The other major fundamentalist and “Religious Right” leader of this era which had the most profound impact in my circles and household was the Rev. Jerry Falwell – radio and television preacher, founder and pastor of the Thomas Road Baptist Church mega-church, founder of Liberty University (arguably the most influential trainer of conservative Christian leaders, and frequent stop of political candidates), the Moral Majority and many other organizations, and the movement’s most iconic and famous “face”. For the purposes of our discussion, we will briefly cite what many of his followers over the decades are not aware of – his long-standing support of segregation and resistance to racial progress. This record was documented by Max Blumenthal in his article [citation] for The Nation magazine. He notes that Falwell preached a sermon four years after the 1954 Supreme Court Brown v. Board of Education ruling outlawing racially segregated public schools entitled, “Segregation of Integration: Which?”, from which he is quoted as saying that “If Chief Justice Warren and his associates had known God’s word and had desired to do the Lord’s will, I am quite confident that the 1954 decision would never have been made. The facilities should be separate. When God has drawn a line of distinction, we should not attempt to cross that line…The true Negro does not want integration…He realizes his potential is far better among his own race.” He went on to add that integration “will destroy our race eventually. In one northern city, a pastor friend of mine tells me that a couple of opposite race live next door to his church as man and wife”. As per my own research, it appears to me that the curious title to this sermon came from the 1956 pro-segregation book, Segregation or integration which? With the Negro in our midst, by fellow Fundamentalist Baptist pastor Gerald O. Fleming, a long-time pastor of the fundamentalist Dayton Baptist Temple (near my personal residence for many years); Falwell’s own Liberty University cites Fleming’s church-planting efforts as a role model in their own church=planting manual for students [citation].
Blumenthal continues by noting that Falwell distributed FBI-manufactured propaganda against Martin Luther King in support of J. Edgar Hoover, and referred to the 1964 Civil Rights Act as “civil wrongs”. He added that in his 1964 sermon “Ministers and Marchers”, Falwell identified King as a Communist subversive and having “left wing associations” as the Communists wanted to bring “violence and bloodshed” to America, further reproving King by saying that “Preachers are not called to be politicians, but soul winners” (I’m sure the reader can detect the irony in that statement). He was then noted as having found Lynchburg Christian Academy, described by the Lynchburg News in 1966 as a “private school for white students” – reflecting a trend to start private Christian schools to avoid the racial integration requirements in public schools. Blumenthal quotes Religious Right co-architect Paul Weyrich that he could not stimulate Falwell and his ilk to become politically active originally in support of the unborn, but rather when President Carter started efforts to remove tax exempt status from Christian schools that were still segregated, leading Falwell to then start the Moral Majority in 1979. This and other data I have found provided me a revelation that groups like the Moral Majority and others that my folks and our peers supported that formed the genesis of the Religious Right was not based on protecting the unborn, but rather to protect tax breaks for their race-segregated “Christian’ schools.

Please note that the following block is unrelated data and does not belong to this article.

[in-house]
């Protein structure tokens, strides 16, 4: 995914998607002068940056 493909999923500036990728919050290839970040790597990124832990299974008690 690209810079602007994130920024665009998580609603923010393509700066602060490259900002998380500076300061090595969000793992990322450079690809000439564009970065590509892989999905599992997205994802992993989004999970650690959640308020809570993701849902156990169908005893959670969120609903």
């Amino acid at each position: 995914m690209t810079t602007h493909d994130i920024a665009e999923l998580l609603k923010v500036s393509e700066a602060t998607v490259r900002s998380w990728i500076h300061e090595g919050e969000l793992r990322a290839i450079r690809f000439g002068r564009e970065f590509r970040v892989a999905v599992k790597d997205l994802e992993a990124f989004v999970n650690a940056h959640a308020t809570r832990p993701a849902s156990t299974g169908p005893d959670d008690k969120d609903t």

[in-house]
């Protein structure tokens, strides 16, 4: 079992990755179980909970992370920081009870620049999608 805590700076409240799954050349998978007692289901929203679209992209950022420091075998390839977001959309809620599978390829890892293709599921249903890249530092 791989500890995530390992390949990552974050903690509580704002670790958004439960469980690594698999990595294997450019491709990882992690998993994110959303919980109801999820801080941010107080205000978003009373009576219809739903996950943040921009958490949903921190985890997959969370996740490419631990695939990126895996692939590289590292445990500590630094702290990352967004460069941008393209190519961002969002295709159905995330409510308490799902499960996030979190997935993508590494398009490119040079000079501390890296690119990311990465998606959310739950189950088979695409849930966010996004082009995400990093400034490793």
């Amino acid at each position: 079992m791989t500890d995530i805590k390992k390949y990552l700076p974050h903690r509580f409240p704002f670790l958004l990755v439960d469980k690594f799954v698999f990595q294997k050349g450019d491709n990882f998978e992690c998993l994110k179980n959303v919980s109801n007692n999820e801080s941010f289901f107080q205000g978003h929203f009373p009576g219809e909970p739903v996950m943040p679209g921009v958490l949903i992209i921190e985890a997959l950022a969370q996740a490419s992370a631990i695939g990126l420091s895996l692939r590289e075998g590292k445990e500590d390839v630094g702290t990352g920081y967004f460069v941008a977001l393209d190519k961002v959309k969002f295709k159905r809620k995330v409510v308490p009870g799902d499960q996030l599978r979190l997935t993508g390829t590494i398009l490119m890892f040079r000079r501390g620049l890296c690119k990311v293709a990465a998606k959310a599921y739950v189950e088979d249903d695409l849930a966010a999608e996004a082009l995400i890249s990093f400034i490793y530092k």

Since his death, his legacy and agenda has been continued by the current Chancellor of Liberty University, Jerry Falwell Jr. (while his other son Jonathan inherited his father’s other position as senior Pastor at his Thomas Road Baptist Church mega-church). Jerry Falwell, Jr. had just publicly endorsed Donald Trump after inviting him to speak at Liberty University during the 2016 presidential campaign, Falwell announcing afterwards that “I am proud to offer my endorsement of Donald J. Trump for president of the United States…In my opinion, Mr. Trump lives a life of loving and helping others as Jesus taught in the Great Commandment” [citation]. During Trump’s visit, Falwell Jr. said that “I see a lot of parallels between my father and Mr. Trump”, also comparing Trump to Martin Luther King on the day commemorating him, and to Jesus Christ Himself [citation]. In turn, at an earlier Liberty convocation in September 2012 Trump told the Christian students to “get even” to get ahead, rather than turning the other cheek, later backed up by Liberty’s media spokesperson Vice President Johnnie Moore who concurred that Jesus also “would and he did” get even with others, saying that “the Bible is filled with stories of God getting even with his enemies, Jesus got even with the Pharisees” [citation].
The Falwells and their followers are not the only Religious Right leaders with a curious position of history on the issues of race and slavery. In February 2016, David Barton, director of Ted Cruz’s super-PAC and known as Christian historian extraordinaire, told one his his primary supporters, Glenn Beck on his show during Black History Month that in reality white slaveholders treated their slaves like family, and then praised the white peoples of that era for passing amendments to the Constitution that allowed them to be finally recognized as full persons. He quoted a slave diary that said that “so much of the credit that blacks owed was for whites having gone to bat and doing things for them”, because “blacks were not able to free themselves, whites did” [citation]. Richard Land, formerly the primary spokesperson for the Southern Baptist Convention, spoke on the radio in the summer of 2014, commenting on Dinesh D’Souza’s research and noting that his point about the “lie about America being a colonial power”, and assenting to his point that “we ended slavery, we didn’t bring slavery to North America. Slavery was there, the Native Americans were enslaving each other before we got here. Eventually, we ended slavery. We have been a civilizing influence in the world” [citation].